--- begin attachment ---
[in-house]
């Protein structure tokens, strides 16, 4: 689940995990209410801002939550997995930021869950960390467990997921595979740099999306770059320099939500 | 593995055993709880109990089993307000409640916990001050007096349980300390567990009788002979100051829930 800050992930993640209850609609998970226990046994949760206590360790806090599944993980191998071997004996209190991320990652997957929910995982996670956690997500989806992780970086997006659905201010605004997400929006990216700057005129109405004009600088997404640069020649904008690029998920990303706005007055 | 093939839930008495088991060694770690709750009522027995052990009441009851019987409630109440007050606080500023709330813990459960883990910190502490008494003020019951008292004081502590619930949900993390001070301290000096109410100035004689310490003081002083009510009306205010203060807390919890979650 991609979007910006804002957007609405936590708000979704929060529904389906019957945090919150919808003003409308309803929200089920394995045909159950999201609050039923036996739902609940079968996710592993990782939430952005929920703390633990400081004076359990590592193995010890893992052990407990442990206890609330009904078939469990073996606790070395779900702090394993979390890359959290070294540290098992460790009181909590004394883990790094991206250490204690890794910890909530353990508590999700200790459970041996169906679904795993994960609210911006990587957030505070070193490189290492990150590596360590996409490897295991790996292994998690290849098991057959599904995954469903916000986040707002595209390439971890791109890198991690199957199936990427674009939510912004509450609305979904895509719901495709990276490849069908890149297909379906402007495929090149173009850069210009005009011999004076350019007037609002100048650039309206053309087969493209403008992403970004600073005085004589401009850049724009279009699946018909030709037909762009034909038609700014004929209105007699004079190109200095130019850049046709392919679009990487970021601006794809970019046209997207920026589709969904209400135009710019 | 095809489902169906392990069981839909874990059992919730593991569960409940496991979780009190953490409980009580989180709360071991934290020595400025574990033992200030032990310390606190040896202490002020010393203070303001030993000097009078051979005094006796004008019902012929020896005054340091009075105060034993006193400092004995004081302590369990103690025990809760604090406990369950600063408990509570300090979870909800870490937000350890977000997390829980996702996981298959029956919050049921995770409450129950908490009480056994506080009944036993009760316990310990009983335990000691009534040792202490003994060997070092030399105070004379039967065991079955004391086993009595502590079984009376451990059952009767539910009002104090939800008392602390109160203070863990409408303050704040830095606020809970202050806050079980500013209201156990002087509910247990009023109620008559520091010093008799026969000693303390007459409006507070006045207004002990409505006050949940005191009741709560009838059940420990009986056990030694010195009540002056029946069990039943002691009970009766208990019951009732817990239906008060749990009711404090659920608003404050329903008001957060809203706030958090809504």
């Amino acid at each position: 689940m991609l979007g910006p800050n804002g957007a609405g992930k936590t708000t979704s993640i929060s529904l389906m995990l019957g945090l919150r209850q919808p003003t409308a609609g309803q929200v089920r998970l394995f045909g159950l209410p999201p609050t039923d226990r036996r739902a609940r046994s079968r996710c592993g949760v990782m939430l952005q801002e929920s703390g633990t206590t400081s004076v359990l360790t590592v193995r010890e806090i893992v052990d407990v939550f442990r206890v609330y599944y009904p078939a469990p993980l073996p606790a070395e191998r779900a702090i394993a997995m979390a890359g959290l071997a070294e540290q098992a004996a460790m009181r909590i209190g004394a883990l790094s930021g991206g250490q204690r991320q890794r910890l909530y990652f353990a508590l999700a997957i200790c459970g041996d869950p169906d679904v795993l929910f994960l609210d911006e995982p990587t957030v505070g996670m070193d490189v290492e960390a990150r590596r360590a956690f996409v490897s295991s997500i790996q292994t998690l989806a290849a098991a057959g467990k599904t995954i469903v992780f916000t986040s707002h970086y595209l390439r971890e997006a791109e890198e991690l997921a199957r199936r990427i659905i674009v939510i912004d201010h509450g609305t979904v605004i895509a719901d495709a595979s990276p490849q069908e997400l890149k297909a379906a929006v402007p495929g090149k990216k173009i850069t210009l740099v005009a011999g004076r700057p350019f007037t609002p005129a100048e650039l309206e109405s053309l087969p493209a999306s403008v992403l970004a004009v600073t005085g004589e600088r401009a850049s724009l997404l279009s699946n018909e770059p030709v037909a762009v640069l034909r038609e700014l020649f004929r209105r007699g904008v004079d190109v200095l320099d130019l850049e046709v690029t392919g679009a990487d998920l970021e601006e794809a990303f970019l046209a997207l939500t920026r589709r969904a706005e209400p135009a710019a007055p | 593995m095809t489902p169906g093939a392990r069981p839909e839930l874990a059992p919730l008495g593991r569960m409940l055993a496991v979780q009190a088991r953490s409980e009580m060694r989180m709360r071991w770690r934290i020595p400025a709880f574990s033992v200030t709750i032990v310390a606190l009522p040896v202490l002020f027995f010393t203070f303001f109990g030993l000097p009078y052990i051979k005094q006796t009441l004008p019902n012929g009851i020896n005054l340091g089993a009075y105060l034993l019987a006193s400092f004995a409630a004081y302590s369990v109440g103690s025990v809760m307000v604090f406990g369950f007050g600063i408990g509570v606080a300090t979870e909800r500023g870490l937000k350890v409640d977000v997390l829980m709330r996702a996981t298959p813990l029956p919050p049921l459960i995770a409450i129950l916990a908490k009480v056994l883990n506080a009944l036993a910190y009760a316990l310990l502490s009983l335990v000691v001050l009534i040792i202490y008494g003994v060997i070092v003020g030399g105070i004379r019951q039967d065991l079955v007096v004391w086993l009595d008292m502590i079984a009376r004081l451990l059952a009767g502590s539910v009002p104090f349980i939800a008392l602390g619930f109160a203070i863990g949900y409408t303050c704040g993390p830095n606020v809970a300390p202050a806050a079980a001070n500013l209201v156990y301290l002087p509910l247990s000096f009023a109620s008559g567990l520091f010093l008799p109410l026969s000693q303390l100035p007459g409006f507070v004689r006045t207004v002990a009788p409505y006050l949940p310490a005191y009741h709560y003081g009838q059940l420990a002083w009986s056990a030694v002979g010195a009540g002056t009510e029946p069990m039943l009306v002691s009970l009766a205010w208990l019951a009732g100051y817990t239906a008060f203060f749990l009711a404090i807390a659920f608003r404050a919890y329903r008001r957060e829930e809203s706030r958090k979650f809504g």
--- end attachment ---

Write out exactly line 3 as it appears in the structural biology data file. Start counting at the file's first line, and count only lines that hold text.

């Amino acid at each position: 689940m991609l979007g910006p800050n804002g957007a609405g992930k936590t708000t979704s993640i929060s529904l389906m995990l019957g945090l919150r209850q919808p003003t409308a609609g309803q929200v089920r998970l394995f045909g159950l209410p999201p609050t039923d226990r036996r739902a609940r046994s079968r996710c592993g949760v990782m939430l952005q801002e929920s703390g633990t206590t400081s004076v359990l360790t590592v193995r010890e806090i893992v052990d407990v939550f442990r206890v609330y599944y009904p078939a469990p993980l073996p606790a070395e191998r779900a702090i394993a997995m979390a890359g959290l071997a070294e540290q098992a004996a460790m009181r909590i209190g004394a883990l790094s930021g991206g250490q204690r991320q890794r910890l909530y990652f353990a508590l999700a997957i200790c459970g041996d869950p169906d679904v795993l929910f994960l609210d911006e995982p990587t957030v505070g996670m070193d490189v290492e960390a990150r590596r360590a956690f996409v490897s295991s997500i790996q292994t998690l989806a290849a098991a057959g467990k599904t995954i469903v992780f916000t986040s707002h970086y595209l390439r971890e997006a791109e890198e991690l997921a199957r199936r990427i659905i674009v939510i912004d201010h509450g609305t979904v605004i895509a719901d495709a595979s990276p490849q069908e997400l890149k297909a379906a929006v402007p495929g090149k990216k173009i850069t210009l740099v005009a011999g004076r700057p350019f007037t609002p005129a100048e650039l309206e109405s053309l087969p493209a999306s403008v992403l970004a004009v600073t005085g004589e600088r401009a850049s724009l997404l279009s699946n018909e770059p030709v037909a762009v640069l034909r038609e700014l020649f004929r209105r007699g904008v004079d190109v200095l320099d130019l850049e046709v690029t392919g679009a990487d998920l970021e601006e794809a990303f970019l046209a997207l939500t920026r589709r969904a706005e209400p135009a710019a007055p | 593995m095809t489902p169906g093939a392990r069981p839909e839930l874990a059992p919730l008495g593991r569960m409940l055993a496991v979780q009190a088991r953490s409980e009580m060694r989180m709360r071991w770690r934290i020595p400025a709880f574990s033992v200030t709750i032990v310390a606190l009522p040896v202490l002020f027995f010393t203070f303001f109990g030993l000097p009078y052990i051979k005094q006796t009441l004008p019902n012929g009851i020896n005054l340091g089993a009075y105060l034993l019987a006193s400092f004995a409630a004081y302590s369990v109440g103690s025990v809760m307000v604090f406990g369950f007050g600063i408990g509570v606080a300090t979870e909800r500023g870490l937000k350890v409640d977000v997390l829980m709330r996702a996981t298959p813990l029956p919050p049921l459960i995770a409450i129950l916990a908490k009480v056994l883990n506080a009944l036993a910190y009760a316990l310990l502490s009983l335990v000691v001050l009534i040792i202490y008494g003994v060997i070092v003020g030399g105070i004379r019951q039967d065991l079955v007096v004391w086993l009595d008292m502590i079984a009376r004081l451990l059952a009767g502590s539910v009002p104090f349980i939800a008392l602390g619930f109160a203070i863990g949900y409408t303050c704040g993390p830095n606020v809970a300390p202050a806050a079980a001070n500013l209201v156990y301290l002087p509910l247990s000096f009023a109620s008559g567990l520091f010093l008799p109410l026969s000693q303390l100035p007459g409006f507070v004689r006045t207004v002990a009788p409505y006050l949940p310490a005191y009741h709560y003081g009838q059940l420990a002083w009986s056990a030694v002979g010195a009540g002056t009510e029946p069990m039943l009306v002691s009970l009766a205010w208990l019951a009732g100051y817990t239906a008060f203060f749990l009711a404090i807390a659920f608003r404050a919890y329903r008001r957060e829930e809203s706030r958090k979650f809504g």